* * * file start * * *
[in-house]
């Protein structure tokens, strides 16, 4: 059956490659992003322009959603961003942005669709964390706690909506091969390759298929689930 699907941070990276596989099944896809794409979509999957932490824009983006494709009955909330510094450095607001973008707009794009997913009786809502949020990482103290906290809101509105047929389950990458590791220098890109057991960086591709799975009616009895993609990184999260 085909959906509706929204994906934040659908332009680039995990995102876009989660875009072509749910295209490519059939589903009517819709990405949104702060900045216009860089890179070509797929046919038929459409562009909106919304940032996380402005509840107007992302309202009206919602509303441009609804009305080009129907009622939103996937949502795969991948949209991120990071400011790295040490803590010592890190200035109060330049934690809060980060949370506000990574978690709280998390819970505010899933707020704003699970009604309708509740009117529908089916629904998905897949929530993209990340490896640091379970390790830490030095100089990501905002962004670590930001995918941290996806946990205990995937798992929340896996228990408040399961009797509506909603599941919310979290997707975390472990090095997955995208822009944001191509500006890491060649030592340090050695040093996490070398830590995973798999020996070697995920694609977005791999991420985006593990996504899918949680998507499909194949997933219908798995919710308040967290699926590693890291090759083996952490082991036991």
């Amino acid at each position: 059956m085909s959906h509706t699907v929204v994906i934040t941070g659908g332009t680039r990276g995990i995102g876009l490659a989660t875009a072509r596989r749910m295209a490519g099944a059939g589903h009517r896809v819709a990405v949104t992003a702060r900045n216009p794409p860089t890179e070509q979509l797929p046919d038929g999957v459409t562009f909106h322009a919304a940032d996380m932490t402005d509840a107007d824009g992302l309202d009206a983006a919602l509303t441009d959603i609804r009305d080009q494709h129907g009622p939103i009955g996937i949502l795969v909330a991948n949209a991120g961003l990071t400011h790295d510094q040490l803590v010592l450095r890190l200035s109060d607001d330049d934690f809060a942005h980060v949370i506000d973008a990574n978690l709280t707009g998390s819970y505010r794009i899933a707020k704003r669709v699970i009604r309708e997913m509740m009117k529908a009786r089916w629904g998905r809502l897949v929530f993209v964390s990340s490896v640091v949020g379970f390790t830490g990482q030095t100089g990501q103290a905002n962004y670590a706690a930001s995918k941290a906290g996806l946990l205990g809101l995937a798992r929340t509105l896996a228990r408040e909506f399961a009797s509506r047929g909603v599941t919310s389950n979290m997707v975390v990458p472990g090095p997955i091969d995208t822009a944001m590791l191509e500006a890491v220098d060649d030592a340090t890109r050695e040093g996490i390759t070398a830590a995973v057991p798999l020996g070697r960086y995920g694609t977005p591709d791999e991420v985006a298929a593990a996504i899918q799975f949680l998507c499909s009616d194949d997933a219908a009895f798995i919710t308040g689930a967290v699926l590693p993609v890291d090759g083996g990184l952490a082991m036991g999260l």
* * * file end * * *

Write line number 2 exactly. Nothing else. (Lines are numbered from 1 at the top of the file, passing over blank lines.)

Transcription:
């Protein structure tokens, strides 16, 4: 059956490659992003322009959603961003942005669709964390706690909506091969390759298929689930 699907941070990276596989099944896809794409979509999957932490824009983006494709009955909330510094450095607001973008707009794009997913009786809502949020990482103290906290809101509105047929389950990458590791220098890109057991960086591709799975009616009895993609990184999260 085909959906509706929204994906934040659908332009680039995990995102876009989660875009072509749910295209490519059939589903009517819709990405949104702060900045216009860089890179070509797929046919038929459409562009909106919304940032996380402005509840107007992302309202009206919602509303441009609804009305080009129907009622939103996937949502795969991948949209991120990071400011790295040490803590010592890190200035109060330049934690809060980060949370506000990574978690709280998390819970505010899933707020704003699970009604309708509740009117529908089916629904998905897949929530993209990340490896640091379970390790830490030095100089990501905002962004670590930001995918941290996806946990205990995937798992929340896996228990408040399961009797509506909603599941919310979290997707975390472990090095997955995208822009944001191509500006890491060649030592340090050695040093996490070398830590995973798999020996070697995920694609977005791999991420985006593990996504899918949680998507499909194949997933219908798995919710308040967290699926590693890291090759083996952490082991036991």